In 1868, Murray began petitioning government for an "apartment" to house his growing "museum of arranged geological collections". Early in 1871, the Governor gave his support, and a suitable museum space was fitted up, attached to Murray's official residence, the "Engineer's House". The collections of the Newfoundland Geological Survey thus became the foundation for Newfoundland's first government-supported museum. The year before, in 1870, the Government had purchased the "Museum of the Athenaeum". Whether the artifacts from that museum were ever officially transferred to Murray is unclear, but at least some items did eventually end up in the "Geological Museum".
Murray continued to collect geological specimens at a great rate; but his interests, like those of his assistant, James Howley, were quite eclectic. The Museum collections soon exhibited a number of non-geological items, including Beothuk artifacts and remains, a collection of Newfoundland sea shells presented by the German naturalist T.A. Verkrüzen, and the tentacle of a giant squid from Portugal Cove.
When Murray retired in 1883, Howley was appointed as both Head of the Geological Survey, and Curator of the Museum. One of his first tasks was to incorporate into the Museum - still at the Engineer's House [?] - the cases and many of the exhibits recently returned from the 1883 Fisheries Exhibition in London. Such two-way interchange of items between international exhibitions and museums had become common practice. With the completion of the Athenaeum Building on Duckworth Street, Howley moved both his office, and his museum into an "apartment" there. But space was cramped. After about four years, he removed the whole operation to the second floor of the new Post Office Building on Water Street. By 1887, St. John's had its first "real" public museum.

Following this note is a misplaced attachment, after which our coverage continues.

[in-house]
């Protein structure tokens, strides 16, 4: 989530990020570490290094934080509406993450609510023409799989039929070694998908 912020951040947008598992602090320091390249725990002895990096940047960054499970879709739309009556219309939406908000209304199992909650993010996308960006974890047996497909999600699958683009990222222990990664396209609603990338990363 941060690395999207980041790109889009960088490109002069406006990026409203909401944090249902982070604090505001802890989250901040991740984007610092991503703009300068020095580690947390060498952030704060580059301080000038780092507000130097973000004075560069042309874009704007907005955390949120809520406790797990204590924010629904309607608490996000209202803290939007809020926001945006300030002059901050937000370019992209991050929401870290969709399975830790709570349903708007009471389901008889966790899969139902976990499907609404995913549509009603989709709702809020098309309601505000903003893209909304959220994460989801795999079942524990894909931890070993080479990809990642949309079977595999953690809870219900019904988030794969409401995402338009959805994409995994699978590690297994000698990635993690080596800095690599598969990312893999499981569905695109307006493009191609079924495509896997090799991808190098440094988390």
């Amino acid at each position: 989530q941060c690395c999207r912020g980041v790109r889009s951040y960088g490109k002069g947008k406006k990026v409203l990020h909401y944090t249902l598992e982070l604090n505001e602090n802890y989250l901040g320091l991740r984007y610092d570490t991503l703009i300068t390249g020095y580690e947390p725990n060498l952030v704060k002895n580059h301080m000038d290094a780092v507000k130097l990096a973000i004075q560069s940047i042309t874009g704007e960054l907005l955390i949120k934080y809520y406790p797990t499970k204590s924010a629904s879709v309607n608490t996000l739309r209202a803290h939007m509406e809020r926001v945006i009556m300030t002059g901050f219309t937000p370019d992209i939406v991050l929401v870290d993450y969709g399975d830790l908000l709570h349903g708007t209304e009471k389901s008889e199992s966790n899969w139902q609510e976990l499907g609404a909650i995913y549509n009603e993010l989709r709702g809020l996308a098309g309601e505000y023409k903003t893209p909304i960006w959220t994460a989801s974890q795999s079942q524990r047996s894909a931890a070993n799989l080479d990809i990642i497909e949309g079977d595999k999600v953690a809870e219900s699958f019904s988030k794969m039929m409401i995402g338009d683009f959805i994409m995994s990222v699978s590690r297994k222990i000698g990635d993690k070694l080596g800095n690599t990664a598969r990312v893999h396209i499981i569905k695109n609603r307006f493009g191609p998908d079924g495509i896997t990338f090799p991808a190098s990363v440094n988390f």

The collections grew ever more rapidly, and their variety increased. But, Howley soon found that running both a geological survey and a museum was a very daunting task. The priorities of the Survey almost always superseded those of the Museum, so the Museum was often neglected for months at a time. In addition, Howley continued to be plagued by the recurring demands of the "international exhibition". In 1889, he was required to find time to pull together exhibits for the show at Barcelona.